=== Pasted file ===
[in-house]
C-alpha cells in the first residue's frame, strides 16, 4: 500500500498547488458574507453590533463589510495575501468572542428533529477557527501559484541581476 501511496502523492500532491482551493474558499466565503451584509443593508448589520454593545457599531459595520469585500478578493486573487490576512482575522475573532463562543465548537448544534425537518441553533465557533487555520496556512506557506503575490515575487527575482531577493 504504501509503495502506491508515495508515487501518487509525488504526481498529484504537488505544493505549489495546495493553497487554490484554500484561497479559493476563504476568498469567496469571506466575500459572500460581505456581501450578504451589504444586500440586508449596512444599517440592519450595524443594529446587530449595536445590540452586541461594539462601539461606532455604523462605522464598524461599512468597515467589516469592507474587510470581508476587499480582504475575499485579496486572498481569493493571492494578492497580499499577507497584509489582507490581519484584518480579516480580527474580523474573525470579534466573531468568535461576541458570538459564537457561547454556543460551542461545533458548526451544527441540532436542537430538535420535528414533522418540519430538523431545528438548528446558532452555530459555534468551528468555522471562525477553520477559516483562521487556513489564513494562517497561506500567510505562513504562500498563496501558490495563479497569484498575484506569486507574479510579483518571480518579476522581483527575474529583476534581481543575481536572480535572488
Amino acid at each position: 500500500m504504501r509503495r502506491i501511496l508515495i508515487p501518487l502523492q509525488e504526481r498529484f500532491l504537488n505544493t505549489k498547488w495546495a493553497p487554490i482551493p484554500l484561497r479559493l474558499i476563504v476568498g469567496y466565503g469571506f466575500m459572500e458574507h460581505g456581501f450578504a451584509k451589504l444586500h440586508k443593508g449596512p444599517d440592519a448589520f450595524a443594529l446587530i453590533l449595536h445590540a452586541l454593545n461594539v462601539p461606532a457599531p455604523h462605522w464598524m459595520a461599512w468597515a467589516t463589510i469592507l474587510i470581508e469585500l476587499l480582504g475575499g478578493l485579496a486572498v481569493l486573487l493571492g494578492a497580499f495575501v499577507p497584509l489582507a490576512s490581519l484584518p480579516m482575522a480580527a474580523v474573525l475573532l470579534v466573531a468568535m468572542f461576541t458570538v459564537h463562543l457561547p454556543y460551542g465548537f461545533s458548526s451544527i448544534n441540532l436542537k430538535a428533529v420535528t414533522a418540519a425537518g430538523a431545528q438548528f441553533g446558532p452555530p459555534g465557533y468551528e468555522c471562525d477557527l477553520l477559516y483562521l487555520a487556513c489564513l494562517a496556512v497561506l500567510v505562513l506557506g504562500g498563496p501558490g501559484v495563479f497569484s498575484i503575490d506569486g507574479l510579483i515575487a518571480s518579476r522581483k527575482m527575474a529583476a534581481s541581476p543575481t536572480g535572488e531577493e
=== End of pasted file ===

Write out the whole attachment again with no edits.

[in-house]
C-alpha cells in the first residue's frame, strides 16, 4: 500500500498547488458574507453590533463589510495575501468572542428533529477557527501559484541581476 501511496502523492500532491482551493474558499466565503451584509443593508448589520454593545457599531459595520469585500478578493486573487490576512482575522475573532463562543465548537448544534425537518441553533465557533487555520496556512506557506503575490515575487527575482531577493 504504501509503495502506491508515495508515487501518487509525488504526481498529484504537488505544493505549489495546495493553497487554490484554500484561497479559493476563504476568498469567496469571506466575500459572500460581505456581501450578504451589504444586500440586508449596512444599517440592519450595524443594529446587530449595536445590540452586541461594539462601539461606532455604523462605522464598524461599512468597515467589516469592507474587510470581508476587499480582504475575499485579496486572498481569493493571492494578492497580499499577507497584509489582507490581519484584518480579516480580527474580523474573525470579534466573531468568535461576541458570538459564537457561547454556543460551542461545533458548526451544527441540532436542537430538535420535528414533522418540519430538523431545528438548528446558532452555530459555534468551528468555522471562525477553520477559516483562521487556513489564513494562517497561506500567510505562513504562500498563496501558490495563479497569484498575484506569486507574479510579483518571480518579476522581483527575474529583476534581481543575481536572480535572488
Amino acid at each position: 500500500m504504501r509503495r502506491i501511496l508515495i508515487p501518487l502523492q509525488e504526481r498529484f500532491l504537488n505544493t505549489k498547488w495546495a493553497p487554490i482551493p484554500l484561497r479559493l474558499i476563504v476568498g469567496y466565503g469571506f466575500m459572500e458574507h460581505g456581501f450578504a451584509k451589504l444586500h440586508k443593508g449596512p444599517d440592519a448589520f450595524a443594529l446587530i453590533l449595536h445590540a452586541l454593545n461594539v462601539p461606532a457599531p455604523h462605522w464598524m459595520a461599512w468597515a467589516t463589510i469592507l474587510i470581508e469585500l476587499l480582504g475575499g478578493l485579496a486572498v481569493l486573487l493571492g494578492a497580499f495575501v499577507p497584509l489582507a490576512s490581519l484584518p480579516m482575522a480580527a474580523v474573525l475573532l470579534v466573531a468568535m468572542f461576541t458570538v459564537h463562543l457561547p454556543y460551542g465548537f461545533s458548526s451544527i448544534n441540532l436542537k430538535a428533529v420535528t414533522a418540519a425537518g430538523a431545528q438548528f441553533g446558532p452555530p459555534g465557533y468551528e468555522c471562525d477557527l477553520l477559516y483562521l487555520a487556513c489564513l494562517a496556512v497561506l500567510v505562513l506557506g504562500g498563496p501558490g501559484v495563479f497569484s498575484i503575490d506569486g507574479l510579483i515575487a518571480s518579476r522581483k527575482m527575474a529583476a534581481s541581476p543575481t536572480g535572488e531577493e